Sunday, August 23, 2009

the sound of wind

this is a photo

of the sound

of wind in the fir trees.

you can remember it

if you try.

Thursday, August 20, 2009

The Seep

When I awoke on the first morning in the Steens Mountains I was greeted by a Brewer's Sparrow who was obviously bringing food to her young. Over and over she landed on a nearby fence with insects or grubs in her bill, then disappeared into the same sagebrush with the treat.

After a very slow, relaxing morning and a tasty hot dog roasted over a campfire and then an afternoon nap (the warm sun and cool breeze made me think I was at the ocean when I closed my eyes ... it was very relaxing) we set off downhill to a spot of green. I have always found the place where water appears at the surface of the land in the mountains to be a very magical place. I can see how they came up with stories of elves and fairies and pixies in Ireland where there are so many green rivulets on the hillsides.

As we approached we could see False Hellebore in flower over all, and bluebells in pink and blue by the seep. White-crowned sparrows were in the bushes at the edge of the moist grassy area.

Monk's Hood grew among the Hellebore.

White Bog Orchids grew in the saturated areas.

Within just a few hundred feet the soggy land turned to trickling surface water, and then a little channel meandering through the lush alpine Timothy. Monkeyflower grew in profusion by the stream.

There were both the magenta Lewis's Monkeyflower and the tiny yellow Dwarf Monkeyflower.

Another hundred yards and the stream was a waterfall, cascading over some harder rock that had not yet eroded. Ferns grew on the shady side of the stream, just feet away from the dry sagebrush land through which this water flowed.

Thursday, August 13, 2009

a big rock

I've been meaning to complete two more posts from my Steens trip, but the weather has been so wonderful that I've been spending much time outdoors bicycling and gardening. (OK, and playing the Vampire computer game I found on Facebook.) But, I do intend to finish my story about the Steens Mountains campout. This post is all about a big rock I spotted near our campsite. See it, up there on the ridge? It was a big boulder, out of place in a location where there were no big boulders. I wondered if it might have been placed there by glaciers (and there were many signs of glaciation), or did erosion just leave this massive rock?

On the way to the rock, there were many wildflowers! Here is a mix of Lupine and Paintbrush.

And, nearby, some Stonecrop growing out of the sparse, rocky soil.

The boulder was perched with only one point touching the earth ... two other smaller rocks provided support for it. How amazing is that?

The color and variety of lichens suggested it had resided there undisturbed for a very long time.

Birds like this rock wren (which was actually photographed elsewhere ... but there were rock wrens and other birds on this boulder as I approached) used the boulder as a vantage point. You can see the signs of their visitation in the image below the wren.

The Sulphur Buckwheat grows nearby.

And, watching over it all, from the highest point, a Prairie Falcon (and Violet-green Swallow in the background). The swallows had plenty to eat as the mosquitoes and other insects were abundant.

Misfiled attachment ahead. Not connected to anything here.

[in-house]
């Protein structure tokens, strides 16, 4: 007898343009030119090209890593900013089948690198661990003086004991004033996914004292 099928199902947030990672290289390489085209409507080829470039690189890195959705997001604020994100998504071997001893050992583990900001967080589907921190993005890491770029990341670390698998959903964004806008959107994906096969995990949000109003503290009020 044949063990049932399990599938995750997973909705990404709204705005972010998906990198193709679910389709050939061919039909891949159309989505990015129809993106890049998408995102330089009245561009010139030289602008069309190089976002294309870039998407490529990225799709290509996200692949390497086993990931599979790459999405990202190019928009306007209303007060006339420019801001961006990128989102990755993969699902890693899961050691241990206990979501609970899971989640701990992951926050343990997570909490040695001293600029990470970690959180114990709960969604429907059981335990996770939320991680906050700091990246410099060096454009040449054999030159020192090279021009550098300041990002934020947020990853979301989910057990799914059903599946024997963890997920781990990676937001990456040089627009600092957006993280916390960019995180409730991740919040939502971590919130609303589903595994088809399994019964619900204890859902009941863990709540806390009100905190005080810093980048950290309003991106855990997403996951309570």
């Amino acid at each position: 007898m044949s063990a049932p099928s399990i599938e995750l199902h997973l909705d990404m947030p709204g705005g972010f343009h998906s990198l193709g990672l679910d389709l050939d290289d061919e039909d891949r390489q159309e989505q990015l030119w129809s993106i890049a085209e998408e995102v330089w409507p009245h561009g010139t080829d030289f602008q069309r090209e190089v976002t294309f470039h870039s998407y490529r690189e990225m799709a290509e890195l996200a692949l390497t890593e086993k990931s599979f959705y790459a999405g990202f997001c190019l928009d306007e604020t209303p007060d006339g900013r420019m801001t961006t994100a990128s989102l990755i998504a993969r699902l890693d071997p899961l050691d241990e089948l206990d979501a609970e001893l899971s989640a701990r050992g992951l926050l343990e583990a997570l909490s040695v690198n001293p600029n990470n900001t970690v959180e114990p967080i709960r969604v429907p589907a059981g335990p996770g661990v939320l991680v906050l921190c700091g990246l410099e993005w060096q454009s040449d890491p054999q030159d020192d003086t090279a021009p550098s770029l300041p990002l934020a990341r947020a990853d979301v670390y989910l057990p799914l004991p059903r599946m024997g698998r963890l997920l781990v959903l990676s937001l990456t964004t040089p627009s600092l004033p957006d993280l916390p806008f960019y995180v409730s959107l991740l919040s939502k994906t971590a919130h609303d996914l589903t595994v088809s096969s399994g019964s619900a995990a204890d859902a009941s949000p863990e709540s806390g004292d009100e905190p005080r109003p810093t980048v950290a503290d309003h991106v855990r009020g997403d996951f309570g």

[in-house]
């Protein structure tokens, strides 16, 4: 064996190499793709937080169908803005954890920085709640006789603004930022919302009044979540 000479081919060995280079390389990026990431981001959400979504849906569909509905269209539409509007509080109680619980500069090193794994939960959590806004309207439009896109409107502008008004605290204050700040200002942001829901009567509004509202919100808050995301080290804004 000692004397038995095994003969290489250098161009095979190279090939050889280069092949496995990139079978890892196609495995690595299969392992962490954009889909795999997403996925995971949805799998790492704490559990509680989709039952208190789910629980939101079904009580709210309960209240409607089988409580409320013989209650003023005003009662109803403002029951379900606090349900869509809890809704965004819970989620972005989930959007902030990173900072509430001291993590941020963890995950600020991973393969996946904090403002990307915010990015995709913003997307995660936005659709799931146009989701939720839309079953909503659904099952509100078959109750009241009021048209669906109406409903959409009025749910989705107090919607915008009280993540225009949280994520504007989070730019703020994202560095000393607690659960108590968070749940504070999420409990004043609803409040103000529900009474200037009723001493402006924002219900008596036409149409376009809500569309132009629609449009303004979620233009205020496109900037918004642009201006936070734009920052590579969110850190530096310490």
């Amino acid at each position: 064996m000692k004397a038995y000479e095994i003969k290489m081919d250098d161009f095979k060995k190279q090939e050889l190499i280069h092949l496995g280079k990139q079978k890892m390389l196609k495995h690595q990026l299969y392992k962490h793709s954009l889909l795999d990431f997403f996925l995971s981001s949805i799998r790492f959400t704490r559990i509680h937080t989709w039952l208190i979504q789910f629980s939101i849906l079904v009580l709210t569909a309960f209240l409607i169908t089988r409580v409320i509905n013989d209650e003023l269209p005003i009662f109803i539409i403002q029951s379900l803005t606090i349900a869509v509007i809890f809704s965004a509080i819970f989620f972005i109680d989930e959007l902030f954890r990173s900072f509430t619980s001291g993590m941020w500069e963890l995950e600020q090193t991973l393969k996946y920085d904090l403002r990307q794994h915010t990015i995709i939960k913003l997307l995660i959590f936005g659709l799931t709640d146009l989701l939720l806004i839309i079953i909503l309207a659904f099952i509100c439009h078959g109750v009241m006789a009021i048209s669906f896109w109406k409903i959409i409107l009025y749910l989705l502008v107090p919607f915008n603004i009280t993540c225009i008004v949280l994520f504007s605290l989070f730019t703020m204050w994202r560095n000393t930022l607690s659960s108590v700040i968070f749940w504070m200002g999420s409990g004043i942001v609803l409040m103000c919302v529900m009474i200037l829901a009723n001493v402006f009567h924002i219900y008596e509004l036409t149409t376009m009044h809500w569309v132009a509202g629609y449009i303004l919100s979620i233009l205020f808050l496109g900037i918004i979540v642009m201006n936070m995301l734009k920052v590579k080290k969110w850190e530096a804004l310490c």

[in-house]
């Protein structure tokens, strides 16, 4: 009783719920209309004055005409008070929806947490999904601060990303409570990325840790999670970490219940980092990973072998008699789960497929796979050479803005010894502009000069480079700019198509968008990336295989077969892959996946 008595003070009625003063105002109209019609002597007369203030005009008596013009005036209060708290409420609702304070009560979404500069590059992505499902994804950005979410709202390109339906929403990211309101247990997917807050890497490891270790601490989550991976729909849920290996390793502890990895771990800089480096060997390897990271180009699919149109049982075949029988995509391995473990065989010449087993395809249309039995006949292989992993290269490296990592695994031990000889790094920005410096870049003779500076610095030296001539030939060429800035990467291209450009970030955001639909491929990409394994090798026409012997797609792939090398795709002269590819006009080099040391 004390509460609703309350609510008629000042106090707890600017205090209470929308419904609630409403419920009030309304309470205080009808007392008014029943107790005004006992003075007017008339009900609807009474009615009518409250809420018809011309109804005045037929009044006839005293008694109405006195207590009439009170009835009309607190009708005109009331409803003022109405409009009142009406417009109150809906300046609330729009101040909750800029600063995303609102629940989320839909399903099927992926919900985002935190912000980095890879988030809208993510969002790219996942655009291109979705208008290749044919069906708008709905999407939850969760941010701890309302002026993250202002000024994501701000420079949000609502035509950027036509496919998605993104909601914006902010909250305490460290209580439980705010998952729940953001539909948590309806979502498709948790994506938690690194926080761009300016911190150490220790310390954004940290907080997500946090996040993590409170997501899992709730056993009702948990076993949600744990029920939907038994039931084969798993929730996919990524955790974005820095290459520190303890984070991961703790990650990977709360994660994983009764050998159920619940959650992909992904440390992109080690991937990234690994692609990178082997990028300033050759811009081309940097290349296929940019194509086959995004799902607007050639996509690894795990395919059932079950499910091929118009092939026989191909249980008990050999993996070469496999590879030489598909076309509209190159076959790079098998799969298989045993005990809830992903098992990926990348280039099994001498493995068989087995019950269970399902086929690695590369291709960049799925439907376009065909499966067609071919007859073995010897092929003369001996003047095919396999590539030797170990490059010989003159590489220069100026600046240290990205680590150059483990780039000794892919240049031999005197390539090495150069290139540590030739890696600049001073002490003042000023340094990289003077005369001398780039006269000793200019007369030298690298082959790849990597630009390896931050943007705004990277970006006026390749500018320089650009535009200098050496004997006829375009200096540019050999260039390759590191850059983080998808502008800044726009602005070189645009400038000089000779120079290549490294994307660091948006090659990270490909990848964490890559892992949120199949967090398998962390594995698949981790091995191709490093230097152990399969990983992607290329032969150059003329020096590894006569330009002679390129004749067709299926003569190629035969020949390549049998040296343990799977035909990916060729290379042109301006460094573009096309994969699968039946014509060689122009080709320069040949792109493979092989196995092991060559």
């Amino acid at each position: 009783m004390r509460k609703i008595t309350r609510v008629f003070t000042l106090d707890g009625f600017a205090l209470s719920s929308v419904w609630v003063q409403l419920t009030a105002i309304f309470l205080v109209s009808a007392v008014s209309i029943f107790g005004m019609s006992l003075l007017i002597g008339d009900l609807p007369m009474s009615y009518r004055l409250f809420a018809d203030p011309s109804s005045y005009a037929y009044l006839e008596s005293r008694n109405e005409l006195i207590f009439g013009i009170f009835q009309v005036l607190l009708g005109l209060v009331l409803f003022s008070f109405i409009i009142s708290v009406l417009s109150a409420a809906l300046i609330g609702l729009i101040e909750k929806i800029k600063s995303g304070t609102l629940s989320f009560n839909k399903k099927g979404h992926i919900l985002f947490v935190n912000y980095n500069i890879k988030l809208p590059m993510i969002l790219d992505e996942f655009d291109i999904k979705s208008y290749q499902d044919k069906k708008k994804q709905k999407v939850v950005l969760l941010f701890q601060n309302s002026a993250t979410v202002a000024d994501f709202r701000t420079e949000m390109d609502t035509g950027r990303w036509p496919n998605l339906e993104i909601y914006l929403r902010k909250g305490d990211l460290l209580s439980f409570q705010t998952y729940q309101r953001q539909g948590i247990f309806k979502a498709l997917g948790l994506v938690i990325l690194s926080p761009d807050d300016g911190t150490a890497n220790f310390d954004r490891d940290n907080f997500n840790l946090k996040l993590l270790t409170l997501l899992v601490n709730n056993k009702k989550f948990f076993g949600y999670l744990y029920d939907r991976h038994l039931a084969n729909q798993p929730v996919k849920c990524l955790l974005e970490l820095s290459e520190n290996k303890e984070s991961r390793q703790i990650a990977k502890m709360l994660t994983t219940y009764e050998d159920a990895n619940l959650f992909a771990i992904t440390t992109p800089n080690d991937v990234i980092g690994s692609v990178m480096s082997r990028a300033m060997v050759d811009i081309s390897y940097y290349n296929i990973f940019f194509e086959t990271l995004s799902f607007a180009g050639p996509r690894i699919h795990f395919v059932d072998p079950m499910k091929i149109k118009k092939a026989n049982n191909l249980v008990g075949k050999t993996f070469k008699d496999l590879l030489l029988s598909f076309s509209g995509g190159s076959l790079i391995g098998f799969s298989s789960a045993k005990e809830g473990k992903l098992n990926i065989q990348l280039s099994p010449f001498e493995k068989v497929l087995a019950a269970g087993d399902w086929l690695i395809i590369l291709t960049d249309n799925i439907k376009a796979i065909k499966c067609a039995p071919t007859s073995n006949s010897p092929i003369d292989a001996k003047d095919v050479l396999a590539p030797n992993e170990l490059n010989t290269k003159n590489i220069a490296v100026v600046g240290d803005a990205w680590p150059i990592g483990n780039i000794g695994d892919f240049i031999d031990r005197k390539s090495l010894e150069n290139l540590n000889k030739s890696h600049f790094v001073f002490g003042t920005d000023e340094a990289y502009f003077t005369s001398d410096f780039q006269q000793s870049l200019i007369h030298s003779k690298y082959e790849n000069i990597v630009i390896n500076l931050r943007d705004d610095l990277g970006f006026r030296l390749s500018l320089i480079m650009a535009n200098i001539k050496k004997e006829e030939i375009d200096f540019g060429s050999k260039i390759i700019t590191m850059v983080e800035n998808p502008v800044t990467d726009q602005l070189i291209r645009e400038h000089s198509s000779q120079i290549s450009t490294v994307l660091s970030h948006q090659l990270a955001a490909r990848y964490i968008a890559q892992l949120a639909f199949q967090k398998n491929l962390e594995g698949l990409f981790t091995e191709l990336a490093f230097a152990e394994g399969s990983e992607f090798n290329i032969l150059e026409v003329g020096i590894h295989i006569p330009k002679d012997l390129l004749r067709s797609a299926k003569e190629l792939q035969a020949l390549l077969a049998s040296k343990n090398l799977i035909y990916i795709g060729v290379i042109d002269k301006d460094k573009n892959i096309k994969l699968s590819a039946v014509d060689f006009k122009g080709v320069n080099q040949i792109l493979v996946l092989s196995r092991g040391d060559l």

Tuesday, August 4, 2009


Though I still have more photos to share from the Steens Mountains trip, I've been catching up on my gardening since I returned, and wanted to share some photos of the garden and my efforts at food storage.

Last year Rita and I installed a trellis, but it was not a very moist spring, and we did not get anything established to climb on it. This year I started some Morning Glory seeds inside, and moved them outside during our rainy spring. They've sure colonized that area. I expect there will be blooms soon.

This is the corner of the garden where I planted a hill of pumpkin seeds. I was trying "square foot" gardening. A pumpkin patch does not confine itself to a square foot, but fortunately I had already harvested the lettuce, broccoli and beets that it overran. It is beginning to climb the corn in the back of the garden now, and there's even a pumpkin forming about two feet off the ground. There are about a half dozen pumpkins the size of basketballs. They seem very happy there ... and on my lawn.

There's one of the pumpkins now, and a few more pumpkin flowers. We're supposed to get some rain as the week goes on, so I imagine that there will be pumpkins everywhere soon.

Today I steamed a mixture of zucchini and yellow squash, and put it in the freezer in Ziploc bags. It will be good in soup this winter.

Last fall Rita taught me how to can things ... like pickled beets. I love pickled beets. This year I tried it all by myself. They sure look pretty. And, I imagine they will be tasty, as well.

For a while, when I was first learning to garden, I was very goal-oriented and pragmatic. A flower was not something I would plant. Even a shade tree was an effort beyond my comprehension. I'm pleased with the fruit trees I planted, but now I can take pride in the evergreens, too. These lotus finally bloomed after repeated attacks by some predator that ate every last goldfish in my pond ... breaking the roots and stems of the pond lilies in the process. And, Black-eyed Susan are one of my favorite flowers. There are also a couple of types of thyme in the photo; creeping thyme making a mat, and some other kind standing up taller.

Flowers are worth some effort after all.